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Topics I've Started
24 June 2014 - 07:44 PM
Police were unable to reach the boat to determine whether it was a threat for about 30 minutes, even though a Port Authority police vessel was tied up at a nearby dock.
There was no crew available to operate it because, in a money-saving move, the PA had decided to operate its navy only during daylight hours.
The PA Police Department finally had to call for help from the NYPDs Harbor Unit.
If those on board the love boat had been terrorists with bad intentions, they could have easily succeeded, a PAPD official said.
If they had hand-held rockets, they would have had plenty of time to fire at planes.
07 June 2014 - 02:13 AM
Matt Rutherford posted his latest report from his non-stop TransPacificExpedition (42 days out). Towards the end he offers a interesting invite:
02 June 2014 - 02:07 PM
Matt Rutherford and Nicole Trenholm are on the first ever continent to continent non-stop marine survey. They are 35 days out and here is his latest report:
"..Today we pass from the western hemisphere into the eastern hemisphere, 24 hours vanish and like magic and an entire day disappears. All of our samples have to be properly logged with descriptions about things like, wind speed, sea state, time of day. All of our samples are logged using UTC time AKA Greenwich Mean Time. It?s crazy to think that when we log our sample today we are using a time zone that?s literally on the opposite side of the planet. Since longitude defines where time zones begin and end, Greenwich England is the beginning and end of time. King of all time zones.
During this voyage we are sailing 25% of the circumference of our planet. I?m not sure where all the time zones begin and end. Because of our research one clock on our boat is always is set to Greenwich mean time, which means I can’t tell you exactly what time it is we?re I?m at, but I can always tell you what time it is in England.
Time is very important in the modern world, but time as we know it only exists because we want it to. You think a dinosaur was ever worried about being late, or a whale swimming in the ocean cares what time it is? One of the most beautiful aspects of sailing the open ocean is that you can unplug from the modern world. There is no internet, no cellphones, no traffic, just the immense desolation of the open ocean.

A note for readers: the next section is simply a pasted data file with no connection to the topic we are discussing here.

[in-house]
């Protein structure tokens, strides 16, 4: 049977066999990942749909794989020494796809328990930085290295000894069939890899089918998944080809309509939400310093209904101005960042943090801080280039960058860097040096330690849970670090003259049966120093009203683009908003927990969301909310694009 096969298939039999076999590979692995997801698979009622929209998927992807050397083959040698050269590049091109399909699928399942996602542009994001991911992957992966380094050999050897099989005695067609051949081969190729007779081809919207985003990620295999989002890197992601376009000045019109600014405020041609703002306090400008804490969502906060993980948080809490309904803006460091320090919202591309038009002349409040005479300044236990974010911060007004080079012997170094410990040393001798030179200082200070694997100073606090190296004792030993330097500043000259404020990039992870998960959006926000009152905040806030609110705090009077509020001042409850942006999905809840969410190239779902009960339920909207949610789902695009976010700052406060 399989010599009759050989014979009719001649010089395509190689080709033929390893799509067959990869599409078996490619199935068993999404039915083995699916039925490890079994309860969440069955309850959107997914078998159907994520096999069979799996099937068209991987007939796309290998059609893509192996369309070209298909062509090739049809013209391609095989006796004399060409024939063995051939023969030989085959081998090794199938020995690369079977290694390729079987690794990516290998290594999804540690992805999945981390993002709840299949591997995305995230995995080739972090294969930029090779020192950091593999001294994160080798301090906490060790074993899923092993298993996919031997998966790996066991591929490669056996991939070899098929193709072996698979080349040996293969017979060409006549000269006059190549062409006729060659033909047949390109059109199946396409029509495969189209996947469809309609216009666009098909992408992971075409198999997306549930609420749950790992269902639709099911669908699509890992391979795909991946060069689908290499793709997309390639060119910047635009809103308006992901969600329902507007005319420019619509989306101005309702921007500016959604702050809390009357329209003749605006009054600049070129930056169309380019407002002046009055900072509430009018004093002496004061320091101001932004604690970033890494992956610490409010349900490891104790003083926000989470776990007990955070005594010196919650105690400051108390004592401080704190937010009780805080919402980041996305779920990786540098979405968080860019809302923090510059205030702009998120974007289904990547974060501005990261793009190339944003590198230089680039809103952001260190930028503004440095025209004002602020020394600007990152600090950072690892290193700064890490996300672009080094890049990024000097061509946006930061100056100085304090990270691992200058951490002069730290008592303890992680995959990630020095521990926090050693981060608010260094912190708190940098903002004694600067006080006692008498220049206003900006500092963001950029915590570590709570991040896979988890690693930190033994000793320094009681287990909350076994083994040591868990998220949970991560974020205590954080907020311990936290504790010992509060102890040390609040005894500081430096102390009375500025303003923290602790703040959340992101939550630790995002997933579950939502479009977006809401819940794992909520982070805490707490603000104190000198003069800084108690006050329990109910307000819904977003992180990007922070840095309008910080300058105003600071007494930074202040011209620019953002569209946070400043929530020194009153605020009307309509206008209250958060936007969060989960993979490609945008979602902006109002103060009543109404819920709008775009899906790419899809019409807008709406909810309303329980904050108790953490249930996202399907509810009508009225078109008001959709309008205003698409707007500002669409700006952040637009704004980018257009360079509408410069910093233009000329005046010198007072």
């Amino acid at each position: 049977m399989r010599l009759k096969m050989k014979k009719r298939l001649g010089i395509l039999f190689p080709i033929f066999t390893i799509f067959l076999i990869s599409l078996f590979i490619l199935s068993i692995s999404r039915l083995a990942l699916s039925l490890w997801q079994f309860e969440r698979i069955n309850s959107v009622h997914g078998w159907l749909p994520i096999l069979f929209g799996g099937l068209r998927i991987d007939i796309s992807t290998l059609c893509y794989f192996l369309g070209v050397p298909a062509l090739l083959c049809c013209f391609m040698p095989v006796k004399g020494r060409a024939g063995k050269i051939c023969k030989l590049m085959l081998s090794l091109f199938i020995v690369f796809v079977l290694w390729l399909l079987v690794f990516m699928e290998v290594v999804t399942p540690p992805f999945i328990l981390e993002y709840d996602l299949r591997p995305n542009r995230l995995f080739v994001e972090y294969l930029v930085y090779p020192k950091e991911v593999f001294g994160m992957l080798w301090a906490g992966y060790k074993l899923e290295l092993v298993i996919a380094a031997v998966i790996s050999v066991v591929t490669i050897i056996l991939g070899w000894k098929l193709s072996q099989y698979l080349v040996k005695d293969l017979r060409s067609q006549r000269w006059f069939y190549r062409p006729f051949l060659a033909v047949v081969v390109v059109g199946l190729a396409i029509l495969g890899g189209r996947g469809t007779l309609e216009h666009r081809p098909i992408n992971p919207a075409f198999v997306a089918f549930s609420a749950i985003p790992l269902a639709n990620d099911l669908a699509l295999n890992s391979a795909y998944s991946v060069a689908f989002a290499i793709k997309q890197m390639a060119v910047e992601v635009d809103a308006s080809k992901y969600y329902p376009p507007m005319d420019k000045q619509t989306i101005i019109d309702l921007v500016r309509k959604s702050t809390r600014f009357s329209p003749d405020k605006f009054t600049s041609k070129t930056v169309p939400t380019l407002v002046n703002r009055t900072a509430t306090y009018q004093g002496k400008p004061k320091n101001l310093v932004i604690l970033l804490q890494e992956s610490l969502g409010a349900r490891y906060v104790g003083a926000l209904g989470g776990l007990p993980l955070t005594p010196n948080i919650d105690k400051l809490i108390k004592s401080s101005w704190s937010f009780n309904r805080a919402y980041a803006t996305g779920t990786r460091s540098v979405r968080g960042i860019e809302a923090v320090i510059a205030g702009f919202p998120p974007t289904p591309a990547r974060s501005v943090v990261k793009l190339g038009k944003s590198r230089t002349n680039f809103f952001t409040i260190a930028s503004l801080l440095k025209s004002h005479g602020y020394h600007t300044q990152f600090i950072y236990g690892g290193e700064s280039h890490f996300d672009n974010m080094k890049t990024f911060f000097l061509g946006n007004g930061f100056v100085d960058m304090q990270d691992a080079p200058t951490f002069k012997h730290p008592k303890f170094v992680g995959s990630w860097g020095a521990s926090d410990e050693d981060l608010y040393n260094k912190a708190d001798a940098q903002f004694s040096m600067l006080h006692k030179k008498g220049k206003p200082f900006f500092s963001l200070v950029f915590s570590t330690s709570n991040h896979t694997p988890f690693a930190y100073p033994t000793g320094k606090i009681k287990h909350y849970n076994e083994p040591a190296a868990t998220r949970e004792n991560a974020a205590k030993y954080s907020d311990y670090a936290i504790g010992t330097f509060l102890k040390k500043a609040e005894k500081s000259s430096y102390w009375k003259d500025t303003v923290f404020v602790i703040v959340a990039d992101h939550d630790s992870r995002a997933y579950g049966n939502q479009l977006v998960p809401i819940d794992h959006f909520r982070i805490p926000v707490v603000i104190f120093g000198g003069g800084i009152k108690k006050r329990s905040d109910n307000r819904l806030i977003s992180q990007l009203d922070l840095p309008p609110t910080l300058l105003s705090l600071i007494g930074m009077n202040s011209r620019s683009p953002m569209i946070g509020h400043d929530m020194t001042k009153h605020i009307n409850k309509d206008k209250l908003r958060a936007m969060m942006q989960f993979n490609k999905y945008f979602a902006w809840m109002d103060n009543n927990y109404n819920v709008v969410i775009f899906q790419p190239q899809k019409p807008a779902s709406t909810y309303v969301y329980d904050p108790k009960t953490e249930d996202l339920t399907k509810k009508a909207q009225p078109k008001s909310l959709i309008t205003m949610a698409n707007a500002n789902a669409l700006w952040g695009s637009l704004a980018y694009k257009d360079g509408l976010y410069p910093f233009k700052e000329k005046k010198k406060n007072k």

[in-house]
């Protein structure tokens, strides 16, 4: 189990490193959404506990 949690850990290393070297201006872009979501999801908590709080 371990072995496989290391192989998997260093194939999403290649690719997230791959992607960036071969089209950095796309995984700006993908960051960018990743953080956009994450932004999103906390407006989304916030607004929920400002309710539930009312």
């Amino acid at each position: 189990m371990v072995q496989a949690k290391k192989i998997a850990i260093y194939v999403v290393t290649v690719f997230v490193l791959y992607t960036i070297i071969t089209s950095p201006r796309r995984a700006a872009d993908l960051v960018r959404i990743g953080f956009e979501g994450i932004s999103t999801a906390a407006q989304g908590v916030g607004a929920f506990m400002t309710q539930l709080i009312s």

All of that will be changing soon. Iridium claims they will be launching new satellites in 2017. They say by 2018 there will be 3G internet from the North Pole to the South Pole. It will make it possible to show you guys live video feed from the open ocean, which will be pretty cool for those following future expeditions. But that also means we won’t be able to get away from it all like we can now. The ups and downs of technology.
No two ocean crossings are the same, even along the same route at the same time of year. I read an article that went viral about some guy who crossed the Pacific Ocean saying how he had seen less life than his last crossing ten years before so the Pacific Ocean must be in a state of serious decline.
Many people have seen this article with a picture of a guy standing in the companionway of a fancy looking very yellow sailboat. It amazes me what goes viral. I have done 13 trips back and forth to and from the Caribbean (same route as the Caribbean 1500) doing sailboat deliveries. Some trips I see a tremendous amount of marine life and some trips I see none. A simple observation lacks scientific rigor, yet these are the types of articles that spread like wildfire across the internet.
There are many other examples. Articles about islands of trash, giant robots that can clean our ocean of trash in 5 years, or ?the west coast is being fried by Fukashima radiation?. None of these are true, yes Fukashima dumped a lot of radioactive isotopes into the water but according to a top radiation scientist I talked to at Woods Hole University, not nearly enough to fry the west coast of America. What do all these articles have in common? Doom and Gloom. As I said in an earlier blog, the media likes to sensualize stories. Why, because it sells. There are HUGE problems facing our oceans, plastic trash is just one of many. The world?s oceans are in a state of decline, but the best way to teach people about these issues is not by saying ?the sky is falling, the sky is falling?.
When I sailed the Pacific Ocean north to south in 2011 I didn?t see much life over those 10,000 miles, but we have seen quite a bit on this crossing. Fishing hasn?t been bad either. After the Hawaiian Islands the trades died off and moved south, we went south chasing after them but we couldn?t go fast enough to stay in the stronger winds. We weren’t completely becalmed but 5-7 knots of wind is pretty close. The first day sailing along at 1.5-2.5 knots is a nice break. Sailing this 30 foot day sailor 7,000 miles across the Pacific Ocean double handed is a lot of work. Light winds meant we could clean the inside of the boat, do maintenance, and wash the sweat out of our dirty clothes with a bucket of sea water. By the third day of moving 2 knots you start getting aggravated and when the wind picks back up is a huge relief.